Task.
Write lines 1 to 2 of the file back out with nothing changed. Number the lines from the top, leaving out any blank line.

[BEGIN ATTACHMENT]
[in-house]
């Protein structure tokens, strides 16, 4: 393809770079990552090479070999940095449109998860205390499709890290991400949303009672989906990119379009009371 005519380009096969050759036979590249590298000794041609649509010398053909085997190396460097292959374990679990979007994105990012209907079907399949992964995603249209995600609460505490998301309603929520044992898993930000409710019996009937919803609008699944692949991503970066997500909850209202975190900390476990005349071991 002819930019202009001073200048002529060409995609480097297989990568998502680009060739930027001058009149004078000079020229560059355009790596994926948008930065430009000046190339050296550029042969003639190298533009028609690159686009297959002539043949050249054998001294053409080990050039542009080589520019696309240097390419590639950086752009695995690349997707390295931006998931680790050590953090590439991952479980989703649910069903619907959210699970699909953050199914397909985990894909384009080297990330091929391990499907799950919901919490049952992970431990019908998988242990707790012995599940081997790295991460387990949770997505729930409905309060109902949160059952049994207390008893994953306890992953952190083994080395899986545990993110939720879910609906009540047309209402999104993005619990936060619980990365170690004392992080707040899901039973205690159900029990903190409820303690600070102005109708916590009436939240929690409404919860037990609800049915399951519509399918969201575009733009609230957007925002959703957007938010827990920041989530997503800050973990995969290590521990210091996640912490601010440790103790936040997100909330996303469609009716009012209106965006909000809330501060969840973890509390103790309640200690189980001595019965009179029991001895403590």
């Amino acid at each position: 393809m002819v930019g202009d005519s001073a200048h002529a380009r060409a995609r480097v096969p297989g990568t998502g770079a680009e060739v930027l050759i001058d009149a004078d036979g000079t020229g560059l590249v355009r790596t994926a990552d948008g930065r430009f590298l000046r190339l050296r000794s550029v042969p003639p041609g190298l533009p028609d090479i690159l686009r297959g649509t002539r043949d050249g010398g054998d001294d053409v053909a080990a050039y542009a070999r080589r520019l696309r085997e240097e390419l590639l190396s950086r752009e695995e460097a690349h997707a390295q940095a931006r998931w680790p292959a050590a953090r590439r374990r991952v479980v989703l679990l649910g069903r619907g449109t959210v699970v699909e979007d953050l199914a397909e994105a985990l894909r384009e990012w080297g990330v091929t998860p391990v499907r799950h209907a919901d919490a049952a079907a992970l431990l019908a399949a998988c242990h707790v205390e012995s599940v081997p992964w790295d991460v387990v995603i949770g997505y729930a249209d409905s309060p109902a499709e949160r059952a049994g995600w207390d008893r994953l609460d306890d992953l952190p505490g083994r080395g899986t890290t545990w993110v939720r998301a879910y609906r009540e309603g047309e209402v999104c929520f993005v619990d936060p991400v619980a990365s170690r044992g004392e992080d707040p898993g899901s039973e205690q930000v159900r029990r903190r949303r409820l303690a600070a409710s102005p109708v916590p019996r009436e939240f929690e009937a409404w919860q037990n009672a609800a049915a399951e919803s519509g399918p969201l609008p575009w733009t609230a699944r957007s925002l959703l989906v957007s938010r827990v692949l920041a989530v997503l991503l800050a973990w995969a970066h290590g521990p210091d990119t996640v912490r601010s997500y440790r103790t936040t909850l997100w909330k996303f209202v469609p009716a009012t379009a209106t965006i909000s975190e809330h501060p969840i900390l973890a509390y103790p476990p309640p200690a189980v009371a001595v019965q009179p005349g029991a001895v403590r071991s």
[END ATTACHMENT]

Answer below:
[in-house]
């Protein structure tokens, strides 16, 4: 393809770079990552090479070999940095449109998860205390499709890290991400949303009672989906990119379009009371 005519380009096969050759036979590249590298000794041609649509010398053909085997190396460097292959374990679990979007994105990012209907079907399949992964995603249209995600609460505490998301309603929520044992898993930000409710019996009937919803609008699944692949991503970066997500909850209202975190900390476990005349071991 002819930019202009001073200048002529060409995609480097297989990568998502680009060739930027001058009149004078000079020229560059355009790596994926948008930065430009000046190339050296550029042969003639190298533009028609690159686009297959002539043949050249054998001294053409080990050039542009080589520019696309240097390419590639950086752009695995690349997707390295931006998931680790050590953090590439991952479980989703649910069903619907959210699970699909953050199914397909985990894909384009080297990330091929391990499907799950919901919490049952992970431990019908998988242990707790012995599940081997790295991460387990949770997505729930409905309060109902949160059952049994207390008893994953306890992953952190083994080395899986545990993110939720879910609906009540047309209402999104993005619990936060619980990365170690004392992080707040899901039973205690159900029990903190409820303690600070102005109708916590009436939240929690409404919860037990609800049915399951519509399918969201575009733009609230957007925002959703957007938010827990920041989530997503800050973990995969290590521990210091996640912490601010440790103790936040997100909330996303469609009716009012209106965006909000809330501060969840973890509390103790309640200690189980001595019965009179029991001895403590």